MEDIA ADVISORY FRIDAY: Cummings and Warren to Hold Roundtable with Baltimore Community Leaders on Efforts to Combat the Opioid Epidemic
Washington, D.C. (July 23, 2018)—On Friday, July 27, 2018, at 10 am, Rep. Elijah E. Cummings, the Ranking Member of the House Committee on Oversight and Government Reform, and Senator Elizabeth Warren will hold a roundtable with Members of Congress, Baltimore officials, and community representatives to discuss the challenges they face in combating the opioid epidemic and the urgent need for new resources to expand treatment.
In Baltimore, there were 574 overdose deaths through the third quarter of 2017—compared to 496 during the same period in 2016. According to the President’s Opioid Commission, nationwide only about 10% of individuals who need treatment for a substance use disorder are receiving that treatment.
On April 18, 2018, Cummings and Warren introduced the Comprehensive Addiction Resources Emergency (CARE) Act, H.R. 5545/S. 2700, to begin treating the opioid crisis like the critical public health emergency it is. The CARE Act is modeled directly on the bipartisan Ryan White Comprehensive AIDS Resources Emergency Act, which was enacted nearly 30 years ago to support federal investments and local decision-making to tackle the HIV/AIDS epidemic.
The CARE Act would provide $100 billion in stable, long-term funding over the next decade to help prevent and treat substance use disorders. Under the legislation, Maryland would receive an estimated $48 million per year in state formula grants, while the hardest-hit communities in Maryland—including Baltimore City and 16 counties—would share an estimated $50.4 million in funding directed to the local jurisdictions on the front line of the crisis. Maryland and all local jurisdictions also would be able to apply for competitive grants to seek additional funding.
A report by the Democratic staff of the Senate Committee on Health, Education, Labor and Pensions warned that “in 2016, the economic costs of the opioid epidemic in Maryland was over $21 billion.”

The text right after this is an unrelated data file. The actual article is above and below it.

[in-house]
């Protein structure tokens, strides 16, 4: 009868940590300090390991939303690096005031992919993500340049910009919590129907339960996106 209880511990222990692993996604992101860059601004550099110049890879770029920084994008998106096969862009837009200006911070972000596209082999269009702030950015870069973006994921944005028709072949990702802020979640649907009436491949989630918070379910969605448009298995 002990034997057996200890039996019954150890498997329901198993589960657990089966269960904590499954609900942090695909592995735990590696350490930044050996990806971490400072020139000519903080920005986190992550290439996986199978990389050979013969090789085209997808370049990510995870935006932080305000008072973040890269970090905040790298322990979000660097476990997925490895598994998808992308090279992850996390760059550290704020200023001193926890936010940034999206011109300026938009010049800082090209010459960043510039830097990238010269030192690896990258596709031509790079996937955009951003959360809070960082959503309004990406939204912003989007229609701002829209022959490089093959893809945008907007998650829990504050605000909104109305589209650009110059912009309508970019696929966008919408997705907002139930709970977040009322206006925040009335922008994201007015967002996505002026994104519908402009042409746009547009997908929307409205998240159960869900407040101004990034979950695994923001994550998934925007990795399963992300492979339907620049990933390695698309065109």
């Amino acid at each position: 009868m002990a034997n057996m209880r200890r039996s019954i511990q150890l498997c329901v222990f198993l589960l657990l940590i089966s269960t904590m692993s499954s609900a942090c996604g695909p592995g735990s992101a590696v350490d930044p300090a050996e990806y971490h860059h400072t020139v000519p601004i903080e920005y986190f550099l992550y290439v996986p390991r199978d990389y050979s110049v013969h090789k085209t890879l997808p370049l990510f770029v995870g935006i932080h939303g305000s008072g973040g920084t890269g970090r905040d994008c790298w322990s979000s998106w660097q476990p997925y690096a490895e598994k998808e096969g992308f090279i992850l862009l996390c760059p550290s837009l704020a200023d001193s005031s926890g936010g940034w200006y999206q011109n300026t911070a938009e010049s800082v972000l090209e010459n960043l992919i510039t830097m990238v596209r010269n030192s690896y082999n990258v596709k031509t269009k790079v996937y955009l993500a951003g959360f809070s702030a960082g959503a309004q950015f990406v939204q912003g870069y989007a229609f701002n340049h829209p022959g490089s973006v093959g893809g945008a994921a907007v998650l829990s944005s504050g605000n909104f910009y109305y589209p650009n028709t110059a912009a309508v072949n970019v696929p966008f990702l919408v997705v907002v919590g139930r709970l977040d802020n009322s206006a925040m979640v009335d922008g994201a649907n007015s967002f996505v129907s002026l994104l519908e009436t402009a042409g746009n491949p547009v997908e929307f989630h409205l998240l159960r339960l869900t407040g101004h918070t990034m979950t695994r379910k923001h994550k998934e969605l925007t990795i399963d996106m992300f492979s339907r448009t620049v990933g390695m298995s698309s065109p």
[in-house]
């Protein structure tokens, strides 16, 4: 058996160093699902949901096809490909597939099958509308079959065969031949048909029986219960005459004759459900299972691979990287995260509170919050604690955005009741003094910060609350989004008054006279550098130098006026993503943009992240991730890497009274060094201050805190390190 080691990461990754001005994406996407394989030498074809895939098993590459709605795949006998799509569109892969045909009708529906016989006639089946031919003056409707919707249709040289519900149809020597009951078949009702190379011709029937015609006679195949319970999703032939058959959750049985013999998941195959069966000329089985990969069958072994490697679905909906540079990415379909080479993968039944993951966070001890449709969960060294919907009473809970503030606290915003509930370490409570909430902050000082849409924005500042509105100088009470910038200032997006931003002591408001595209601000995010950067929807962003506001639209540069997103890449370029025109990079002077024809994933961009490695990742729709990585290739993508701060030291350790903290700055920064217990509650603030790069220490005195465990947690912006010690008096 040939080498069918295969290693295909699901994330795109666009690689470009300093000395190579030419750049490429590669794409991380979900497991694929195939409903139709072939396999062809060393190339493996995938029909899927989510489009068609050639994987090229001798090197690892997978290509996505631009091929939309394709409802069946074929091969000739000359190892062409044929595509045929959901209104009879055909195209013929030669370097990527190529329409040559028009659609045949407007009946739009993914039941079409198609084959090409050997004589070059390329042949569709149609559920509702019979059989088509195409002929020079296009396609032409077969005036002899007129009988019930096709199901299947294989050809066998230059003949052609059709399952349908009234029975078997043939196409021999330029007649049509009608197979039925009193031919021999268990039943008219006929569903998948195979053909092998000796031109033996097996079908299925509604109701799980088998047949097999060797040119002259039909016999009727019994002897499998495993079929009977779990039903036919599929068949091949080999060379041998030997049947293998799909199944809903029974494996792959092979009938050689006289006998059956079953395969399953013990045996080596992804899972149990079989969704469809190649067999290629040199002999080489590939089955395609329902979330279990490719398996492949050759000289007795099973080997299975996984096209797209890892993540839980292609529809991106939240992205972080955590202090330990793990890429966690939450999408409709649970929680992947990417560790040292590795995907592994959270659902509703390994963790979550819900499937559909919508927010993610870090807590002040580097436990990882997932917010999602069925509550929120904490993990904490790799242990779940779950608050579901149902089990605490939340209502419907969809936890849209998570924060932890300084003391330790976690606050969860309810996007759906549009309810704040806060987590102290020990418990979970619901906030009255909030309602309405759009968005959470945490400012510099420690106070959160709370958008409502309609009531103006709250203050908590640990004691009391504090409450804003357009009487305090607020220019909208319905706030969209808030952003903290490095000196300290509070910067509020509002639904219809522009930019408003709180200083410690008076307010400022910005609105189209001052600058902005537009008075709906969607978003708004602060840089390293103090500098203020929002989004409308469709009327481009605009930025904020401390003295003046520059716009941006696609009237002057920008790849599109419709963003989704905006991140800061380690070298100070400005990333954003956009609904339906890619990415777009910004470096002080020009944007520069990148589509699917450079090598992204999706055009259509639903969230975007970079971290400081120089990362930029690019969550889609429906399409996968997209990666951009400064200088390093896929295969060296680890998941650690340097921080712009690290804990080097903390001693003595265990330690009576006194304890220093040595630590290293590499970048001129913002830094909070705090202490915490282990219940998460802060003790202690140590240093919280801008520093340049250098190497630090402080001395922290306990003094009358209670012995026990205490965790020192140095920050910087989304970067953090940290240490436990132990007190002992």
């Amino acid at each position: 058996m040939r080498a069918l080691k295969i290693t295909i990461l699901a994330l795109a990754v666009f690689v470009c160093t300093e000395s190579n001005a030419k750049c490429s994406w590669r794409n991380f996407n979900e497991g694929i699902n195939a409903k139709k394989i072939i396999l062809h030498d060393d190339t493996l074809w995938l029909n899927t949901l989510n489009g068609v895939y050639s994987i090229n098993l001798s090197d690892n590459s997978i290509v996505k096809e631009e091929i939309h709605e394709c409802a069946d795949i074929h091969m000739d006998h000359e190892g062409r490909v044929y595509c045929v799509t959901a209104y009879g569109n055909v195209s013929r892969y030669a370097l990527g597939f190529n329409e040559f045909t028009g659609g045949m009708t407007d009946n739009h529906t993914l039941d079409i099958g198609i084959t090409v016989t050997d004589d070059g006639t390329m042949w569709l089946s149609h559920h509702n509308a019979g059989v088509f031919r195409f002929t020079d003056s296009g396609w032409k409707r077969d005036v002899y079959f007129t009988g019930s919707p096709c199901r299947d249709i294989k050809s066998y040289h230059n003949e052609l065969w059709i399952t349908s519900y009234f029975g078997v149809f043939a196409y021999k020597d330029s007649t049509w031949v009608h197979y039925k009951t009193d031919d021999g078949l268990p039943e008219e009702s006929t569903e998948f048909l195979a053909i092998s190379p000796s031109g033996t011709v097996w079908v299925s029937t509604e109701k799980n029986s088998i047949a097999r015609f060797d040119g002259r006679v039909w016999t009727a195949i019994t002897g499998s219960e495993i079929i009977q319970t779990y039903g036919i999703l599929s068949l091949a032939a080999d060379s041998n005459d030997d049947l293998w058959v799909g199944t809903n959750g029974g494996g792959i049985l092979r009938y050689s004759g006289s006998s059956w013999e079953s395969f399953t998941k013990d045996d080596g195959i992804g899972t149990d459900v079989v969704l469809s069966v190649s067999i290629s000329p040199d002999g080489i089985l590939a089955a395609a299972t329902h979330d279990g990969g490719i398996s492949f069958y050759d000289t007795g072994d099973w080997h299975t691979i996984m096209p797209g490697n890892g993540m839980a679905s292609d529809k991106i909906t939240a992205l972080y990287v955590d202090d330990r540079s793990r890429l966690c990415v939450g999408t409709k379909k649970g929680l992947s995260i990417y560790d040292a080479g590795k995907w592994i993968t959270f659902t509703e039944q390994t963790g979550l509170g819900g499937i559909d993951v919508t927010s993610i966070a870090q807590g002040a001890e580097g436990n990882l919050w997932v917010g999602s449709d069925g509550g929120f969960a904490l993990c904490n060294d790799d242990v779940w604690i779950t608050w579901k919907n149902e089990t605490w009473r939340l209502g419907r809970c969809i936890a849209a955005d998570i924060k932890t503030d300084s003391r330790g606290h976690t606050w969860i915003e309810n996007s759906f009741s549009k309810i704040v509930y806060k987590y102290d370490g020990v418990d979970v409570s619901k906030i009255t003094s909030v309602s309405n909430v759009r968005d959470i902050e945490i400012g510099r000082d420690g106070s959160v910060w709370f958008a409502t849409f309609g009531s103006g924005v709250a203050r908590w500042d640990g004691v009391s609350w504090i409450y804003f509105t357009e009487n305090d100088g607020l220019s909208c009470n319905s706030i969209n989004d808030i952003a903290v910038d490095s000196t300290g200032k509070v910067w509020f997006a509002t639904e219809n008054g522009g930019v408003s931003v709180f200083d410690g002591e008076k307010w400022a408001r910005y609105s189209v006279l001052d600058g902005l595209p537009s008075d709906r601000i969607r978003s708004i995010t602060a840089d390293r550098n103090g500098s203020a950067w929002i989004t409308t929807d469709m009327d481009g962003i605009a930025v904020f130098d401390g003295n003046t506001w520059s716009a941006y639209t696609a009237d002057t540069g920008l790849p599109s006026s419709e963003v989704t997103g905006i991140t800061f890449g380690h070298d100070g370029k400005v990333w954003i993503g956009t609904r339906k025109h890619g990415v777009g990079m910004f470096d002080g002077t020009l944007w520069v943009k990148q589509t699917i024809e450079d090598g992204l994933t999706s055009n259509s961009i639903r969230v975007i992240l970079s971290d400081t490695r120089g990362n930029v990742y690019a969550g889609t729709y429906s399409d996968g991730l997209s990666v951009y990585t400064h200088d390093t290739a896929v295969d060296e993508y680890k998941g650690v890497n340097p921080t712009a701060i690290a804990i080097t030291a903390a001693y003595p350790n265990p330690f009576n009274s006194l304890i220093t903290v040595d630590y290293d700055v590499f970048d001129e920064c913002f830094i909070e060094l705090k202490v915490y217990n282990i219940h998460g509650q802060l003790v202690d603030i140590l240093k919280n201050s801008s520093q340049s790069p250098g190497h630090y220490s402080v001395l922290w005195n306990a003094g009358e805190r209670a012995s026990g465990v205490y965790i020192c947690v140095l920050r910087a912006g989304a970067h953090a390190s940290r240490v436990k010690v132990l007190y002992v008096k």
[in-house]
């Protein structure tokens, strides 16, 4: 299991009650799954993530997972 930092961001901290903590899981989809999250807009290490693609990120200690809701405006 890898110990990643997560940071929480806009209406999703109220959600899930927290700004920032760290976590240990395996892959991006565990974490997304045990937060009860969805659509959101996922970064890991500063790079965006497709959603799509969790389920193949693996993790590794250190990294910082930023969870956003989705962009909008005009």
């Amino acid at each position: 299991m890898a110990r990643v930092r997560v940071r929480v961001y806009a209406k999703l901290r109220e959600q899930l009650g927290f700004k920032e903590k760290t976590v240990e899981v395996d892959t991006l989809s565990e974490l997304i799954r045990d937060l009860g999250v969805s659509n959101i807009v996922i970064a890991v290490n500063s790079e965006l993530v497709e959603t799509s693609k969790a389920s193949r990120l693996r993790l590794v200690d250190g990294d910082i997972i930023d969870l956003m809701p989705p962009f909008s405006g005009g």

More than 75 Members of the House have now joined the CARE Act as cosponsors since it was introduced, including the entire House Democratic leadership and 12 House Committee Ranking Members.
Ranking Member Cummings offered the CARE Act as an amendment to a bill considered during the House Republicans’ opioid week, but the Republican leadership refused to allow consideration of it. The House passed legislation cosponsored by Cummings to reauthorize the Office of National Drug Control policy, which was adopted unanimously by the House Oversight Committee and is now pending in the Senate.
The CARE Act has been endorsed by more than 30 groups representing health care professionals, local governments, and public health advocacy organizations. Several editorial boards have supported the idea of the CARE Act, including the New York Times and the Baltimore Sun.
WHEN: Friday, July 27, 2018, 10 am—11 am EST
WHERE: Health Care for the Homeless—421 Fallsway, Baltimore, Maryland 21202
Members of Congress
Congressman Elijah E. Cummings (MD)
Senator Elizabeth Warren (MA)
Senator Ben Cardin (MD)
Congressman John Sarbanes (MD)
Catherine Pugh, Mayor of Baltimore
Gary Tuggle, Interim Baltimore Police Commissioner
Dr. Leana Wen, Baltimore City Health Commissioner (Moderator)
Kevin Lindamood, President and CEO, Health Care for the Homeless
Lawanda Williams, Director of Housing Services, Health Care for the Homeless
Dr. Aliya Jones, Chair, Department of Behavioral Health, Bon Secours
Dr. Scott Nolen, Director, Addiction and Health Equity Program, Open Society Institute
Joseph T. Jones, CEO, Center for Urban Families
Amy Collier, Division Director, Community Services, Catholic Charities of Baltimore
Erricka Bridgeford, Co-founder, Baltimore Ceasefire 365
Darrell Hodge, Peer Recovery Specialist, IBR Reach Health Services
Rosalind McCrory, Client, Health Care for the Homeless
John Moser, Client, Health Care for the Homeless
This event is not open to the public.